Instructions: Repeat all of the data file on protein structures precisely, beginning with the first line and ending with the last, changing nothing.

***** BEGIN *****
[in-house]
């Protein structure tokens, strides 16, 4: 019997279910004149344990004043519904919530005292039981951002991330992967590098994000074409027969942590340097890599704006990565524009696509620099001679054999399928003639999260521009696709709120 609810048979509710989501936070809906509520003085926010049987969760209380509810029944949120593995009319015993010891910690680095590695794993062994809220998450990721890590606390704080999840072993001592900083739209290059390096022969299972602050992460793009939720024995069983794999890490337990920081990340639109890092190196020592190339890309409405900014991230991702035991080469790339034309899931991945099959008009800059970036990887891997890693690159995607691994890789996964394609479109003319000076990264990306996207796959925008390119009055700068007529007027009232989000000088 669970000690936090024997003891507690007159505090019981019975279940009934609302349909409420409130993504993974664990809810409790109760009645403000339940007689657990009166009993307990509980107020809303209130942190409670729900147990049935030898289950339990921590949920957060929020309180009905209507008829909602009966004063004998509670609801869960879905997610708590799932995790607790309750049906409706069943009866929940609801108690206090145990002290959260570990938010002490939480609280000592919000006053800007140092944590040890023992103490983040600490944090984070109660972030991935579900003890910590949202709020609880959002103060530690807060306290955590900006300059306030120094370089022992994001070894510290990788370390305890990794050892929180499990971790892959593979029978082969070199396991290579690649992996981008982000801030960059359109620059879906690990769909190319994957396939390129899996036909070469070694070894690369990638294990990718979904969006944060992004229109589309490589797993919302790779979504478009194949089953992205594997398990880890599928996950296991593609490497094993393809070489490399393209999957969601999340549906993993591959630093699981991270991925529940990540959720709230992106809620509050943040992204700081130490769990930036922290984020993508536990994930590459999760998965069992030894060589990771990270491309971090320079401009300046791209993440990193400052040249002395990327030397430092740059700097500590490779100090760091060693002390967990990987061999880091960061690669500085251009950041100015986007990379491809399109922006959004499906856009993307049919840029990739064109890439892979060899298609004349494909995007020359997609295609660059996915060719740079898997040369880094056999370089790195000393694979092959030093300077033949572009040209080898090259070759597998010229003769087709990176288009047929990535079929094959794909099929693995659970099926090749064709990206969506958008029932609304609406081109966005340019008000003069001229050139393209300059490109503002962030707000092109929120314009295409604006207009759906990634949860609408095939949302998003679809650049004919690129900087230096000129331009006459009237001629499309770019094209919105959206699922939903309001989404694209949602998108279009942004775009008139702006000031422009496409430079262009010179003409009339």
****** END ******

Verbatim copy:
[in-house]
């Protein structure tokens, strides 16, 4: 019997279910004149344990004043519904919530005292039981951002991330992967590098994000074409027969942590340097890599704006990565524009696509620099001679054999399928003639999260521009696709709120 609810048979509710989501936070809906509520003085926010049987969760209380509810029944949120593995009319015993010891910690680095590695794993062994809220998450990721890590606390704080999840072993001592900083739209290059390096022969299972602050992460793009939720024995069983794999890490337990920081990340639109890092190196020592190339890309409405900014991230991702035991080469790339034309899931991945099959008009800059970036990887891997890693690159995607691994890789996964394609479109003319000076990264990306996207796959925008390119009055700068007529007027009232989000000088 669970000690936090024997003891507690007159505090019981019975279940009934609302349909409420409130993504993974664990809810409790109760009645403000339940007689657990009166009993307990509980107020809303209130942190409670729900147990049935030898289950339990921590949920957060929020309180009905209507008829909602009966004063004998509670609801869960879905997610708590799932995790607790309750049906409706069943009866929940609801108690206090145990002290959260570990938010002490939480609280000592919000006053800007140092944590040890023992103490983040600490944090984070109660972030991935579900003890910590949202709020609880959002103060530690807060306290955590900006300059306030120094370089022992994001070894510290990788370390305890990794050892929180499990971790892959593979029978082969070199396991290579690649992996981008982000801030960059359109620059879906690990769909190319994957396939390129899996036909070469070694070894690369990638294990990718979904969006944060992004229109589309490589797993919302790779979504478009194949089953992205594997398990880890599928996950296991593609490497094993393809070489490399393209999957969601999340549906993993591959630093699981991270991925529940990540959720709230992106809620509050943040992204700081130490769990930036922290984020993508536990994930590459999760998965069992030894060589990771990270491309971090320079401009300046791209993440990193400052040249002395990327030397430092740059700097500590490779100090760091060693002390967990990987061999880091960061690669500085251009950041100015986007990379491809399109922006959004499906856009993307049919840029990739064109890439892979060899298609004349494909995007020359997609295609660059996915060719740079898997040369880094056999370089790195000393694979092959030093300077033949572009040209080898090259070759597998010229003769087709990176288009047929990535079929094959794909099929693995659970099926090749064709990206969506958008029932609304609406081109966005340019008000003069001229050139393209300059490109503002962030707000092109929120314009295409604006207009759906990634949860609408095939949302998003679809650049004919690129900087230096000129331009006459009237001629499309770019094209919105959206699922939903309001989404694209949602998108279009942004775009008139702006000031422009496409430079262009010179003409009339």